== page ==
Political Science For Dummies book cover

Political Science For Dummies

By: Marcus A. Stadelmann Published: 08-18-2020

Expand your political science knowledge with a book that explains concepts in a way anyone can understand!

 

The global political climate is dynamic, at times even volatile. To understand this evolving landscape, it’s important to learn more about how countries are governed. Political Science For Dummies explores the questions that political scientists examine, such as how our leaders make decisions, who shapes political policy, and why countries go to war. The book is the perfect course supplement for students taking college-level, introductory political science courses. Political Science For Dummies is a guide that makes political science concepts easier to grasp.

  • Get a better understanding of political ideologies, institutions, policies, processes, and behavior
  • Explore topics such as class, government, diplomacy, law, strategy, and war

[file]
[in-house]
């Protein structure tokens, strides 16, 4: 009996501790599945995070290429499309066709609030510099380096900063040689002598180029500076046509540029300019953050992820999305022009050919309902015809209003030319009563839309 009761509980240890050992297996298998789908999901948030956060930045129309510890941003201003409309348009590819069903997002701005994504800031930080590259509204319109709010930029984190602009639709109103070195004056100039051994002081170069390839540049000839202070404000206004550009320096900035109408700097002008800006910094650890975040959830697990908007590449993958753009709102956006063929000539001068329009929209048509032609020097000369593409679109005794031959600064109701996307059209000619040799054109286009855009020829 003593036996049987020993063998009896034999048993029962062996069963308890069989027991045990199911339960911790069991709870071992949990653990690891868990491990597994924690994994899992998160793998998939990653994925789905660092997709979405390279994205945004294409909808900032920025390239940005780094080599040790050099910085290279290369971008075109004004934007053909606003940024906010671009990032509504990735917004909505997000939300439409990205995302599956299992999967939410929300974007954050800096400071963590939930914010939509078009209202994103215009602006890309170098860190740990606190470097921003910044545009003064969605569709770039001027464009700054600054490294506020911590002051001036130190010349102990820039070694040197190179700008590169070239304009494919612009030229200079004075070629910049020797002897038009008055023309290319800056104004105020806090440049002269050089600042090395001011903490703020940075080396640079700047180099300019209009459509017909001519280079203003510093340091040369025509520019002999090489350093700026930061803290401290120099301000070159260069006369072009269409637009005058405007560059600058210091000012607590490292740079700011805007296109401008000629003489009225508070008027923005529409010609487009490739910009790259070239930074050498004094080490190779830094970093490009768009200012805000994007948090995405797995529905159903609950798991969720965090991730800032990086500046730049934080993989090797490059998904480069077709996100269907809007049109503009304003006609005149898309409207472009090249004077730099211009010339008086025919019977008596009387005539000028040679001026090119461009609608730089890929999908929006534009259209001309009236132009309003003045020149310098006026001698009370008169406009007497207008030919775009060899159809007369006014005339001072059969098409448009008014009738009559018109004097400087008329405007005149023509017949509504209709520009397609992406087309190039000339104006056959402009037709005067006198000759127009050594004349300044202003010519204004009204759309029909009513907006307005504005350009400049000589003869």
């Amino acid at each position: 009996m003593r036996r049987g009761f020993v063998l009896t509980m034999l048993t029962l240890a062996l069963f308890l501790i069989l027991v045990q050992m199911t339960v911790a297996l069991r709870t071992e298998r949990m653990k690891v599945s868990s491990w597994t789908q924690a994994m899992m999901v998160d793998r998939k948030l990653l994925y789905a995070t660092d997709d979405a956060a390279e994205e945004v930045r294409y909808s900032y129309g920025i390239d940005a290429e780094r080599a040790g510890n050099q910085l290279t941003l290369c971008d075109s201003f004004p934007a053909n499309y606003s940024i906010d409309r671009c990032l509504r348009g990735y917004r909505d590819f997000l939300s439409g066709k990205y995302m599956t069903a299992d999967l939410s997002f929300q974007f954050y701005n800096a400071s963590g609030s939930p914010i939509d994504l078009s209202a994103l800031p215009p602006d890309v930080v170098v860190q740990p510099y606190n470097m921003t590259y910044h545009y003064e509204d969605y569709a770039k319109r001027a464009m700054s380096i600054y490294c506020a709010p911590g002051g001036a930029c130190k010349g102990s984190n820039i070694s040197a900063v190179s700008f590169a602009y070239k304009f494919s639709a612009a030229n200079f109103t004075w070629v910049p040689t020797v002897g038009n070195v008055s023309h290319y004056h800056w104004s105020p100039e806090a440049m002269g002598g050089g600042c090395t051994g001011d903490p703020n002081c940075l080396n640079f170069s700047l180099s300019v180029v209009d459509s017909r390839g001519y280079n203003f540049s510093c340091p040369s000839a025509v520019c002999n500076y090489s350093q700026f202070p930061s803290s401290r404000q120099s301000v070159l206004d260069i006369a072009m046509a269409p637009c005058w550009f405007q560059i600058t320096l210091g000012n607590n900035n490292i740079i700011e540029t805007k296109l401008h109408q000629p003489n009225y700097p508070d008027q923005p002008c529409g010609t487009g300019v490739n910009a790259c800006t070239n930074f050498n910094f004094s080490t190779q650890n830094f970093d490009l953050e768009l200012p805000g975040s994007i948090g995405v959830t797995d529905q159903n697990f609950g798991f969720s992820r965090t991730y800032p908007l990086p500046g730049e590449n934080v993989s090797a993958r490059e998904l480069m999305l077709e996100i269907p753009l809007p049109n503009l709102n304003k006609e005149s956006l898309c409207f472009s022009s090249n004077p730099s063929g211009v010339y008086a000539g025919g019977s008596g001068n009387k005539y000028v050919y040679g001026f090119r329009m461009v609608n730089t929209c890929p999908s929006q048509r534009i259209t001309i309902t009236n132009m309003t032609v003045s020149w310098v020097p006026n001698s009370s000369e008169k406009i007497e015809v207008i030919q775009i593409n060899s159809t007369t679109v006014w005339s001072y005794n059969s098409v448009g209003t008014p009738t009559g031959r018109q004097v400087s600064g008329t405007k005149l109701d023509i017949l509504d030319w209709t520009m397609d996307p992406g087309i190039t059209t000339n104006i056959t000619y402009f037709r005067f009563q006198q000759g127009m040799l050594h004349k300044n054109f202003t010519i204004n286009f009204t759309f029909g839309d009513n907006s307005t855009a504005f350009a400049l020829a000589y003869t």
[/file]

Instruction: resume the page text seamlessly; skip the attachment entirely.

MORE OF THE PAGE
• Learn the specialized vocabulary within the field of political science
  • Help prepare for a range of careers, from policy analyst to legislative assistant

Political science crosses into many other areas of study, such as sociology, economics, history, anthropology, international relations, law, statistics, and public policy. Those who want to understand the implications of changing political economies or how governing bodies work can look to Political Science For Dummies. It’s the book thatcuts through the jargon as it focuses on issues that interest readers.

Articles From Political Science For Dummies

page 1
page 2
11 results
11 results
Political Science For Dummies Cheat Sheet

Cheat Sheet / Updated 02-24-2022

From early Greek political philosophy to current international conflicts, political science is a study in how people come together, interact, become informed, and make decisions that affect everyone. Studying political science allows you to become educated on political issues, make decisions, and discover how politics is made at the local, national, and international level. Take a look at the list of important political scientists and their major works to guide you through the evolution of political science. Also, read through major political science concepts to give you a well-rounded view of political science as a vital discipline.

View Cheat Sheet
10 Political Science Books Everyone Should Read

Article / Updated 07-23-2020